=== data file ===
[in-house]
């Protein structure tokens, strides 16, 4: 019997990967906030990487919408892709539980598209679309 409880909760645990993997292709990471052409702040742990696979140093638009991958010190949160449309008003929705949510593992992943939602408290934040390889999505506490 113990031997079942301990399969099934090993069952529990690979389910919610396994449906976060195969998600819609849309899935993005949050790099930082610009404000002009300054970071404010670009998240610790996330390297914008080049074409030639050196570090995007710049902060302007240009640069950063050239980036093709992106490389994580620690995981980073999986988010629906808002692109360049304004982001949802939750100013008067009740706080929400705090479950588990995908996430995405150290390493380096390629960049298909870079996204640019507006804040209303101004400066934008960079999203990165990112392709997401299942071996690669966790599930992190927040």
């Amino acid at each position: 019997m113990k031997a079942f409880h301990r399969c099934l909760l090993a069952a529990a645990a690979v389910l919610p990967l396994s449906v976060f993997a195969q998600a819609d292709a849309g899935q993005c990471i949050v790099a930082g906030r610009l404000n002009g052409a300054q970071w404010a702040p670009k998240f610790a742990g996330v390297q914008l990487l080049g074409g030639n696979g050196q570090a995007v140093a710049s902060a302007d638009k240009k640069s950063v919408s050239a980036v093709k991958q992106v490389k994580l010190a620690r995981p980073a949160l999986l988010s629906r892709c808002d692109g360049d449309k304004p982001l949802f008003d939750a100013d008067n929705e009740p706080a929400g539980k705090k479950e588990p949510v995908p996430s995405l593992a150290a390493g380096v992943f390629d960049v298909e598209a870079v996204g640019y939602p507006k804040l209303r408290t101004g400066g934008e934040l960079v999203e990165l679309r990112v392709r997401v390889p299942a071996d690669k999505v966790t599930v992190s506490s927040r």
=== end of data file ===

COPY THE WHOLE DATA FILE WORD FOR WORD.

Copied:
[in-house]
């Protein structure tokens, strides 16, 4: 019997990967906030990487919408892709539980598209679309 409880909760645990993997292709990471052409702040742990696979140093638009991958010190949160449309008003929705949510593992992943939602408290934040390889999505506490 113990031997079942301990399969099934090993069952529990690979389910919610396994449906976060195969998600819609849309899935993005949050790099930082610009404000002009300054970071404010670009998240610790996330390297914008080049074409030639050196570090995007710049902060302007240009640069950063050239980036093709992106490389994580620690995981980073999986988010629906808002692109360049304004982001949802939750100013008067009740706080929400705090479950588990995908996430995405150290390493380096390629960049298909870079996204640019507006804040209303101004400066934008960079999203990165990112392709997401299942071996690669966790599930992190927040």
């Amino acid at each position: 019997m113990k031997a079942f409880h301990r399969c099934l909760l090993a069952a529990a645990a690979v389910l919610p990967l396994s449906v976060f993997a195969q998600a819609d292709a849309g899935q993005c990471i949050v790099a930082g906030r610009l404000n002009g052409a300054q970071w404010a702040p670009k998240f610790a742990g996330v390297q914008l990487l080049g074409g030639n696979g050196q570090a995007v140093a710049s902060a302007d638009k240009k640069s950063v919408s050239a980036v093709k991958q992106v490389k994580l010190a620690r995981p980073a949160l999986l988010s629906r892709c808002d692109g360049d449309k304004p982001l949802f008003d939750a100013d008067n929705e009740p706080a929400g539980k705090k479950e588990p949510v995908p996430s995405l593992a150290a390493g380096v992943f390629d960049v298909e598209a870079v996204g640019y939602p507006k804040l209303r408290t101004g400066g934008e934040l960079v999203e990165l679309r990112v392709r997401v390889p299942a071996d690669k999505v966790t599930v992190s506490s927040r």